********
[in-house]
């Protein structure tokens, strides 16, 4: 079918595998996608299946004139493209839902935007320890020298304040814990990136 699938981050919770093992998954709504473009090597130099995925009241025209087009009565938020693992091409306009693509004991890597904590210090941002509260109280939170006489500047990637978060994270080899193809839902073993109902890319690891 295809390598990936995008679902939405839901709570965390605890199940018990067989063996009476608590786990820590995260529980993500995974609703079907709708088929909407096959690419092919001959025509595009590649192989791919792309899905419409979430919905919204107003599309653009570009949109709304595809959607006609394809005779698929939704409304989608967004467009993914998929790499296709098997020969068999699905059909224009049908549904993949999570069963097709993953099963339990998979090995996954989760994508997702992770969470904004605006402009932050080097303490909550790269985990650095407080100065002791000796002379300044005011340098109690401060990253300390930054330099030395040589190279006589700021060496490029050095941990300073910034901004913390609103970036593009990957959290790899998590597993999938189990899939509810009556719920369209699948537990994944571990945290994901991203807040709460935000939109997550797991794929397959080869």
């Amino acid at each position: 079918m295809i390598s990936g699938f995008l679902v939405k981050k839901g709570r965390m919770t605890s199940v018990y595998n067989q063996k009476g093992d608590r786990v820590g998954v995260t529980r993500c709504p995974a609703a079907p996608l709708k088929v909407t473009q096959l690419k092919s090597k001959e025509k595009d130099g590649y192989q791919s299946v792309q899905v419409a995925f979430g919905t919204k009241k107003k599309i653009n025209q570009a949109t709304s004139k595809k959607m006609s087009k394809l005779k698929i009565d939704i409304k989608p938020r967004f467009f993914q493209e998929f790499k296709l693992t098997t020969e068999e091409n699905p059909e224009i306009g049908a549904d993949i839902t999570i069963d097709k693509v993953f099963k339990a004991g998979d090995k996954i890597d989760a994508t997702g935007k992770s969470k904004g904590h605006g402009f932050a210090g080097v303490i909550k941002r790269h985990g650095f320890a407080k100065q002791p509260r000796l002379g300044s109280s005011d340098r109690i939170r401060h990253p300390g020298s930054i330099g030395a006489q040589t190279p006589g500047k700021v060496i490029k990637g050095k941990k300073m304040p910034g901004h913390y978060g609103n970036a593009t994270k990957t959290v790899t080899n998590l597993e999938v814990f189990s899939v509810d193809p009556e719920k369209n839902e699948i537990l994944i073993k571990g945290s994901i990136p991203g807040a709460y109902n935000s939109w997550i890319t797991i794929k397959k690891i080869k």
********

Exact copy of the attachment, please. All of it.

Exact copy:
[in-house]
């Protein structure tokens, strides 16, 4: 079918595998996608299946004139493209839902935007320890020298304040814990990136 699938981050919770093992998954709504473009090597130099995925009241025209087009009565938020693992091409306009693509004991890597904590210090941002509260109280939170006489500047990637978060994270080899193809839902073993109902890319690891 295809390598990936995008679902939405839901709570965390605890199940018990067989063996009476608590786990820590995260529980993500995974609703079907709708088929909407096959690419092919001959025509595009590649192989791919792309899905419409979430919905919204107003599309653009570009949109709304595809959607006609394809005779698929939704409304989608967004467009993914998929790499296709098997020969068999699905059909224009049908549904993949999570069963097709993953099963339990998979090995996954989760994508997702992770969470904004605006402009932050080097303490909550790269985990650095407080100065002791000796002379300044005011340098109690401060990253300390930054330099030395040589190279006589700021060496490029050095941990300073910034901004913390609103970036593009990957959290790899998590597993999938189990899939509810009556719920369209699948537990994944571990945290994901991203807040709460935000939109997550797991794929397959080869």
């Amino acid at each position: 079918m295809i390598s990936g699938f995008l679902v939405k981050k839901g709570r965390m919770t605890s199940v018990y595998n067989q063996k009476g093992d608590r786990v820590g998954v995260t529980r993500c709504p995974a609703a079907p996608l709708k088929v909407t473009q096959l690419k092919s090597k001959e025509k595009d130099g590649y192989q791919s299946v792309q899905v419409a995925f979430g919905t919204k009241k107003k599309i653009n025209q570009a949109t709304s004139k595809k959607m006609s087009k394809l005779k698929i009565d939704i409304k989608p938020r967004f467009f993914q493209e998929f790499k296709l693992t098997t020969e068999e091409n699905p059909e224009i306009g049908a549904d993949i839902t999570i069963d097709k693509v993953f099963k339990a004991g998979d090995k996954i890597d989760a994508t997702g935007k992770s969470k904004g904590h605006g402009f932050a210090g080097v303490i909550k941002r790269h985990g650095f320890a407080k100065q002791p509260r000796l002379g300044s109280s005011d340098r109690i939170r401060h990253p300390g020298s930054i330099g030395a006489q040589t190279p006589g500047k700021v060496i490029k990637g050095k941990k300073m304040p910034g901004h913390y978060g609103n970036a593009t994270k990957t959290v790899t080899n998590l597993e999938v814990f189990s899939v509810d193809p009556e719920k369209n839902e699948i537990l994944i073993k571990g945290s994901i990136p991203g807040a709460y109902n935000s939109w997550i890319t797991i794929k397959k690891i080869k």